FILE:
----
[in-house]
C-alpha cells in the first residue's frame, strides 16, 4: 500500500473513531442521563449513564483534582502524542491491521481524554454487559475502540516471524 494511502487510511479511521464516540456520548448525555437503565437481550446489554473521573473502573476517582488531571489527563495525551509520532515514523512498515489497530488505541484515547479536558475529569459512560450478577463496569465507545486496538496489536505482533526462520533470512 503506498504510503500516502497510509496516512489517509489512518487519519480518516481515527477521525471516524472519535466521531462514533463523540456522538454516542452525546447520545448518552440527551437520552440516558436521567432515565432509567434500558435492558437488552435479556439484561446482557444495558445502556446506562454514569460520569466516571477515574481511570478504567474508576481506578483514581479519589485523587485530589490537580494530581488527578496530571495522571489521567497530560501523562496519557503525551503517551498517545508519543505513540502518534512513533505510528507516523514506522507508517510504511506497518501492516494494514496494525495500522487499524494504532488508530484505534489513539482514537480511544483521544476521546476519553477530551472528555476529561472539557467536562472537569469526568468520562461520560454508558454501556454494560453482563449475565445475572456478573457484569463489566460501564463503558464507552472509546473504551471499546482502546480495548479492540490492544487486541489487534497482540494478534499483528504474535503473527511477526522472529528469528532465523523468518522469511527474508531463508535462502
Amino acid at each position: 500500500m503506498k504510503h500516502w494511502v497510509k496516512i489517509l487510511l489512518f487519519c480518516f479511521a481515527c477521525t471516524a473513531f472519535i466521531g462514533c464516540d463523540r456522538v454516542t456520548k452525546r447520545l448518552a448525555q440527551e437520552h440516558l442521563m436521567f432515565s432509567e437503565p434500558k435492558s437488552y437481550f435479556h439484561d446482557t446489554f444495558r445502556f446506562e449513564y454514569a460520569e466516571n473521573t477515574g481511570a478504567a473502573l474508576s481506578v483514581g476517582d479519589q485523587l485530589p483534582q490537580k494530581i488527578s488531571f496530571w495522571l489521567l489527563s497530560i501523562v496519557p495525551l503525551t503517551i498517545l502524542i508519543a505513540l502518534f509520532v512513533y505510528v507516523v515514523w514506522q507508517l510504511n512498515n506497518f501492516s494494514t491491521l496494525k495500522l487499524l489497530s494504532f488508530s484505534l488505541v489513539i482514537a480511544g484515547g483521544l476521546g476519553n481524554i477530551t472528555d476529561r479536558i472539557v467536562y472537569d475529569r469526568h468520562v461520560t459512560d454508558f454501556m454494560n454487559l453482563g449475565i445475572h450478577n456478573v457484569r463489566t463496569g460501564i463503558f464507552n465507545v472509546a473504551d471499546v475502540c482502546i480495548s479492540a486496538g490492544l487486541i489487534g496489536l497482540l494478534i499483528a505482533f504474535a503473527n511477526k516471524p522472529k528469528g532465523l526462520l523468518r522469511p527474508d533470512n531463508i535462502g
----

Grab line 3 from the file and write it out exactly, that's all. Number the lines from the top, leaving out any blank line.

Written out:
Amino acid at each position: 500500500m503506498k504510503h500516502w494511502v497510509k496516512i489517509l487510511l489512518f487519519c480518516f479511521a481515527c477521525t471516524a473513531f472519535i466521531g462514533c464516540d463523540r456522538v454516542t456520548k452525546r447520545l448518552a448525555q440527551e437520552h440516558l442521563m436521567f432515565s432509567e437503565p434500558k435492558s437488552y437481550f435479556h439484561d446482557t446489554f444495558r445502556f446506562e449513564y454514569a460520569e466516571n473521573t477515574g481511570a478504567a473502573l474508576s481506578v483514581g476517582d479519589q485523587l485530589p483534582q490537580k494530581i488527578s488531571f496530571w495522571l489521567l489527563s497530560i501523562v496519557p495525551l503525551t503517551i498517545l502524542i508519543a505513540l502518534f509520532v512513533y505510528v507516523v515514523w514506522q507508517l510504511n512498515n506497518f501492516s494494514t491491521l496494525k495500522l487499524l489497530s494504532f488508530s484505534l488505541v489513539i482514537a480511544g484515547g483521544l476521546g476519553n481524554i477530551t472528555d476529561r479536558i472539557v467536562y472537569d475529569r469526568h468520562v461520560t459512560d454508558f454501556m454494560n454487559l453482563g449475565i445475572h450478577n456478573v457484569r463489566t463496569g460501564i463503558f464507552n465507545v472509546a473504551d471499546v475502540c482502546i480495548s479492540a486496538g490492544l487486541i489487534g496489536l497482540l494478534i499483528a505482533f504474535a503473527n511477526k516471524p522472529k528469528g532465523l526462520l523468518r522469511p527474508d533470512n531463508i535462502g